In slow motion, I fell back onto my bed. It was not a real-sized bed, because I was living in the tiniest apartment ever. It was also broken. You had to know where to fall, or the whole thing might collapse. Go ahead, collapse, I thought. I cried for what felt like hours, possibly years. I couldn’t write books. All I’d ever wanted to do was write books. I was bad at the thing I loved most. I was despicable. Also, I wanted to kill the agent. A lot. How could I kill him? How could I know which one of his five houses he would be in? It was going to take a lot of planning.
This guy who liked me was coming over just then. I’d forgotten about him. He knocked and I let him in and then went back to bed.
“Whoa, whoa…” he said. “What happened here?” He was holding his guitar. We were supposed to jam.
“Um,” I said. “My life is over. I can’t hang out.”
To his credit, he proceeded to recite the entire text of “The Lorax” from memory, in an effort to calm me down. It did help a little.
And then life, inevitably, went on. I was bitter and I threw myself into my thesis research. I grinned an empty, cynical grin when people mentioned books. I swore a lot. Wore all black. Chain smoked. Packed a lot of heat, in case I ran into the agent. Kidding. But I really wouldn’t go into book stores for the longest time.
(sometimes I really want to be her when I grow up. source)
And then, a little over a year later, I started blogging, which was the first creative writing I’d done since the rejection. God, I love to write, I thought. Why the hell did I stop?
And then, recently, I read those 80 pages aloud to Bear. The ones about the girl named Raphaela and the college that looked like Columbia. They were good! The writing was funny and clever and sweet. I liked Raphaela. I could totally identify. I think she was even homeschooled, like me. Funny.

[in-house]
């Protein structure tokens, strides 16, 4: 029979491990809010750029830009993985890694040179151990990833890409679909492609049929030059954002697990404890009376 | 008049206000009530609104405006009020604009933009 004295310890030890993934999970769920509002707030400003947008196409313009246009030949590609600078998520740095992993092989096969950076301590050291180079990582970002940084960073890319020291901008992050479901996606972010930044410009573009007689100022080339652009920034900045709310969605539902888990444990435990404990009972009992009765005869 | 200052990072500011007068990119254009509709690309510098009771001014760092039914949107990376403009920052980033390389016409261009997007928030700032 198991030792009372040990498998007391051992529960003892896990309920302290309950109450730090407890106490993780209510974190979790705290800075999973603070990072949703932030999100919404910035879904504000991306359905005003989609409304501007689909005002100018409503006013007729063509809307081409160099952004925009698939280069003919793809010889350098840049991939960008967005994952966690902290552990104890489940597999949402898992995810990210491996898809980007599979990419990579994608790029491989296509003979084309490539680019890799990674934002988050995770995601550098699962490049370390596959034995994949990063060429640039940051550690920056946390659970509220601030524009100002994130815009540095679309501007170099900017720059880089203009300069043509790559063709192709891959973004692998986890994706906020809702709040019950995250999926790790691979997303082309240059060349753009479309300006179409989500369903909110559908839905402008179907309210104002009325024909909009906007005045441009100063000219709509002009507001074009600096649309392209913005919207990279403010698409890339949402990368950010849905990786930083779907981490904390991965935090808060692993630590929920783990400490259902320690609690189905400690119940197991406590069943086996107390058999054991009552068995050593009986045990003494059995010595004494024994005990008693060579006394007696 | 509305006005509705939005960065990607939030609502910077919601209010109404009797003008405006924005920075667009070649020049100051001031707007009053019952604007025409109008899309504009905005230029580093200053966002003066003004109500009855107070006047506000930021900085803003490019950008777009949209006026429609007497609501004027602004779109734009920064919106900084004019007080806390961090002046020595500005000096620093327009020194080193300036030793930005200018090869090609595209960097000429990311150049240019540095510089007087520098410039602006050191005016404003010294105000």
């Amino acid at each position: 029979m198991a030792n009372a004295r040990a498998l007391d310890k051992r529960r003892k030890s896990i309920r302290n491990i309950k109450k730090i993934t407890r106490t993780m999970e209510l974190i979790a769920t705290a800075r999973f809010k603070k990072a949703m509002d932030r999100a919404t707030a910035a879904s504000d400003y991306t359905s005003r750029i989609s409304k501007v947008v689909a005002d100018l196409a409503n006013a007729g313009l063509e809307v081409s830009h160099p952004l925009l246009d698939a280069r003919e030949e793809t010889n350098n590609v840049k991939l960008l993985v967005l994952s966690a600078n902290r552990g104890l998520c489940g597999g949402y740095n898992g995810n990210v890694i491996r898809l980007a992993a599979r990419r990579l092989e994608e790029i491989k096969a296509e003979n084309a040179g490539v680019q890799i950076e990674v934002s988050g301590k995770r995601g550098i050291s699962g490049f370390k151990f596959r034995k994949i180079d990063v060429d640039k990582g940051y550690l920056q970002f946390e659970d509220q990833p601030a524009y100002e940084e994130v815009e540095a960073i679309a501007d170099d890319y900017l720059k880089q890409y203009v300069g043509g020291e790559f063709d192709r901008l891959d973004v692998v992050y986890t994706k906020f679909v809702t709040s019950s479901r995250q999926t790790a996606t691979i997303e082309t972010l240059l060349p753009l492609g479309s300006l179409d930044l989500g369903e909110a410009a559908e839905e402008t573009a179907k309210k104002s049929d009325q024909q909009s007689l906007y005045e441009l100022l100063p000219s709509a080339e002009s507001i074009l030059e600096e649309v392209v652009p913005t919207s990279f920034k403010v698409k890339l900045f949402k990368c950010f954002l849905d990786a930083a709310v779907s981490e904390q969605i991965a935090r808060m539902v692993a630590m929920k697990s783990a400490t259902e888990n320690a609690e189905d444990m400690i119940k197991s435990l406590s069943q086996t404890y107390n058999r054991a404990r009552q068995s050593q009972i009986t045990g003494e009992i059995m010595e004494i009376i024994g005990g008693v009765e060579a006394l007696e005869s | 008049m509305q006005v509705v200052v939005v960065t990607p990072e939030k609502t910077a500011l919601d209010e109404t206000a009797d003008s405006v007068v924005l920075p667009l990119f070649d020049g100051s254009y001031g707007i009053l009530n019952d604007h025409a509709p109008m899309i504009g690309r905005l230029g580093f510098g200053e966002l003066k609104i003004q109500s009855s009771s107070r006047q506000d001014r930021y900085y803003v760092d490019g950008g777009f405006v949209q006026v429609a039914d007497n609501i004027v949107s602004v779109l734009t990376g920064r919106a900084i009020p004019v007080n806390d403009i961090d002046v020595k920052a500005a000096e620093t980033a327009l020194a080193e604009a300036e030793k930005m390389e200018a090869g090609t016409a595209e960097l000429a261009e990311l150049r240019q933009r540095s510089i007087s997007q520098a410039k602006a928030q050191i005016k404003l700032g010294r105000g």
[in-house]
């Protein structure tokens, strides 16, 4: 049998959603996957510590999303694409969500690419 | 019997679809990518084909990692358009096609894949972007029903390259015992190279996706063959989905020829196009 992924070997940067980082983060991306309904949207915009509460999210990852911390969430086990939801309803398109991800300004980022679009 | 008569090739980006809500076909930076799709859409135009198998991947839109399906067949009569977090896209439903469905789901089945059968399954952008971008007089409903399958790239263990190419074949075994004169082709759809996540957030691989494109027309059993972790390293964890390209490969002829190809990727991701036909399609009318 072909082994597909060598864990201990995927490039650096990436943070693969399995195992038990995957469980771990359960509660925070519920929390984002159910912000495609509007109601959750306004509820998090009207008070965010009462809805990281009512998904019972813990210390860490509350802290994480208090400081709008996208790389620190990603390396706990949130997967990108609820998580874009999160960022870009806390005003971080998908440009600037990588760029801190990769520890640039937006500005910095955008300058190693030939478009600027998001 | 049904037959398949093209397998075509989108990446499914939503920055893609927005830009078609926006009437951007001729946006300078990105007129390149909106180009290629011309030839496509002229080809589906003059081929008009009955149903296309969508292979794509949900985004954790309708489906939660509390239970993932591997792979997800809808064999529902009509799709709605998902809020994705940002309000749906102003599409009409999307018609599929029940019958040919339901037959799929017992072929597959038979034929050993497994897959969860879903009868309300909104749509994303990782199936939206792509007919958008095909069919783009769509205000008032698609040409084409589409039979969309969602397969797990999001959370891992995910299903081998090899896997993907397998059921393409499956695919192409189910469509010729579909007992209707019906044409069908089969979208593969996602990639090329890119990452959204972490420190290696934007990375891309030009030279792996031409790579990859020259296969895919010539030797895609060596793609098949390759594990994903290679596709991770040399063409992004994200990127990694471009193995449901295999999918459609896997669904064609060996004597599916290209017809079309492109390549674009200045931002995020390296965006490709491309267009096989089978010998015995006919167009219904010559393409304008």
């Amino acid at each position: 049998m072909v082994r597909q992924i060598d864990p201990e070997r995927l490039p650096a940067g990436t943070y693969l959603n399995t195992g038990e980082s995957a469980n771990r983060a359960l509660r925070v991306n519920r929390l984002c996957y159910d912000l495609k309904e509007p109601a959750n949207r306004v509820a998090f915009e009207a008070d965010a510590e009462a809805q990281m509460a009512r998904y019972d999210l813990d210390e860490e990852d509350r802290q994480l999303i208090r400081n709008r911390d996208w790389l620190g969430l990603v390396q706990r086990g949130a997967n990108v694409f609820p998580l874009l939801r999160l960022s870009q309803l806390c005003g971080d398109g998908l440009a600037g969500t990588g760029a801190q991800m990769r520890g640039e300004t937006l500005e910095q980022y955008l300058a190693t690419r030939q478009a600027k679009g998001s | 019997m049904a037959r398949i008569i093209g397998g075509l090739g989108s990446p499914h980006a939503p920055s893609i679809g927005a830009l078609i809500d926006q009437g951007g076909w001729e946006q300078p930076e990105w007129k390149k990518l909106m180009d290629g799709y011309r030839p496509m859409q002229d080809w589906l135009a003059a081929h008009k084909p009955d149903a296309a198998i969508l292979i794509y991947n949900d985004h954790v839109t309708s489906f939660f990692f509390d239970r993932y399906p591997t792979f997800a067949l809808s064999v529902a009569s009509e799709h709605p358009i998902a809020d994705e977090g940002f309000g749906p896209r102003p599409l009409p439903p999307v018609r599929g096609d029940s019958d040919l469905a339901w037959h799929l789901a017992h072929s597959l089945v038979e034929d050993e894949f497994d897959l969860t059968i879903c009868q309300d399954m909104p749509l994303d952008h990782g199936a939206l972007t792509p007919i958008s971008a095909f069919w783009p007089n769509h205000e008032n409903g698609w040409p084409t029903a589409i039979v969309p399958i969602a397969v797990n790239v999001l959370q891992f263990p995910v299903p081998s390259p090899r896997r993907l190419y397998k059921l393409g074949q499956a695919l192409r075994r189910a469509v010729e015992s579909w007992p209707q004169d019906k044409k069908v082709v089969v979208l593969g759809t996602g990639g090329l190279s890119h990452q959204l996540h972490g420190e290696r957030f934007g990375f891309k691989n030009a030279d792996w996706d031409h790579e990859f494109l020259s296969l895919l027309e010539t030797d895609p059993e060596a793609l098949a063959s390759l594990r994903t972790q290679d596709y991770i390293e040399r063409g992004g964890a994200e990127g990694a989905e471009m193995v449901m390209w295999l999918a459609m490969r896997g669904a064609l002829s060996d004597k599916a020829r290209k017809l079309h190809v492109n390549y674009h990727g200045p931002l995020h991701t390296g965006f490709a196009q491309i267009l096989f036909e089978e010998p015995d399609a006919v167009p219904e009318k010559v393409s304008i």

We got to the scene where she’s making a grilled cheese for like three pages.
Bear said, “I’m not trying to be mean, I really like this book, but this is a really boring scene.”
“But it’s so delicious!” I said.
“Yeah, but you’re listing like every single ingredient.”
“But they’re all important!”
“Yeah, but we don’t need to know everything that’s in her refrigerator.”
“But it says so much about her, as a character!”
OK, it was boring. It was super boring. It was a scene about making a grilled cheese.
But you know what? It sounded like an amazing grilled cheese. And I am proud of that. Maybe I don’t know how to write an action-packed scene, but I know how to make a grilled cheese.
Here’s my current favorite:
Sourdough bread, sliced thick, slather with butter. Cook in pan over low/med heat, with fresh mozzarella slices, sprinkled goat cheese, heirloom tomatoes, and bacon. After it’s crispy on both sides and the cheese is gooey, remove and pry open. Put a sauce made from mayo, stone-ground mustard, and Frank’s hot sauce on one side, and scoops of avocado and arugula on top of the tomatoes. Close the bread, slice the sandwich in half– serve. You will be loved forever. Maybe not as an author, but as an impressive grilled cheeser.
In fact, maybe I’ll make one right now.
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Unroast: Today I love the way I look in stripes. Check it out!
(I’m having a taking pictures of myself kind of week. What am I, fourteen? Nope. Just love to look at myself. )
P.S. Check out the awesome thing that is happening with a blue coat. This is all ETDC reader Melanie. She is awesome.